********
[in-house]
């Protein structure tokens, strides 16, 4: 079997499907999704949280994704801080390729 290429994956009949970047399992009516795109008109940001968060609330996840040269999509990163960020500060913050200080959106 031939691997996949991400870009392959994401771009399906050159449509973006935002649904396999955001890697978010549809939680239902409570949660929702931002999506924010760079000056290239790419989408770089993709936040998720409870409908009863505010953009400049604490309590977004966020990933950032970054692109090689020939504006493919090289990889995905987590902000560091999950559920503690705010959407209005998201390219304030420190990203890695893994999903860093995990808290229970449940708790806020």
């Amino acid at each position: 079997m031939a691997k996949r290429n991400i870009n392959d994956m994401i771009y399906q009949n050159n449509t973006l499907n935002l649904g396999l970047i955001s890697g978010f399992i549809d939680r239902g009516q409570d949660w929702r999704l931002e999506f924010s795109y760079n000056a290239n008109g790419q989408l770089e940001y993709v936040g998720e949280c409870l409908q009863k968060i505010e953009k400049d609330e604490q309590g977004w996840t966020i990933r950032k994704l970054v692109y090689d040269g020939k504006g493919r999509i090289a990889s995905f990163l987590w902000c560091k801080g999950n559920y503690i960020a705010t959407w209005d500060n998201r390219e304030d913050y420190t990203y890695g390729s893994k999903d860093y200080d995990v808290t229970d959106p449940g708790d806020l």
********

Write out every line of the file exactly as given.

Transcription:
[in-house]
């Protein structure tokens, strides 16, 4: 079997499907999704949280994704801080390729 290429994956009949970047399992009516795109008109940001968060609330996840040269999509990163960020500060913050200080959106 031939691997996949991400870009392959994401771009399906050159449509973006935002649904396999955001890697978010549809939680239902409570949660929702931002999506924010760079000056290239790419989408770089993709936040998720409870409908009863505010953009400049604490309590977004966020990933950032970054692109090689020939504006493919090289990889995905987590902000560091999950559920503690705010959407209005998201390219304030420190990203890695893994999903860093995990808290229970449940708790806020």
């Amino acid at each position: 079997m031939a691997k996949r290429n991400i870009n392959d994956m994401i771009y399906q009949n050159n449509t973006l499907n935002l649904g396999l970047i955001s890697g978010f399992i549809d939680r239902g009516q409570d949660w929702r999704l931002e999506f924010s795109y760079n000056a290239n008109g790419q989408l770089e940001y993709v936040g998720e949280c409870l409908q009863k968060i505010e953009k400049d609330e604490q309590g977004w996840t966020i990933r950032k994704l970054v692109y090689d040269g020939k504006g493919r999509i090289a990889s995905f990163l987590w902000c560091k801080g999950n559920y503690i960020a705010t959407w209005d500060n998201r390219e304030d913050y420190t990203y890695g390729s893994k999903d860093y200080d995990v808290t229970d959106p449940g708790d806020l």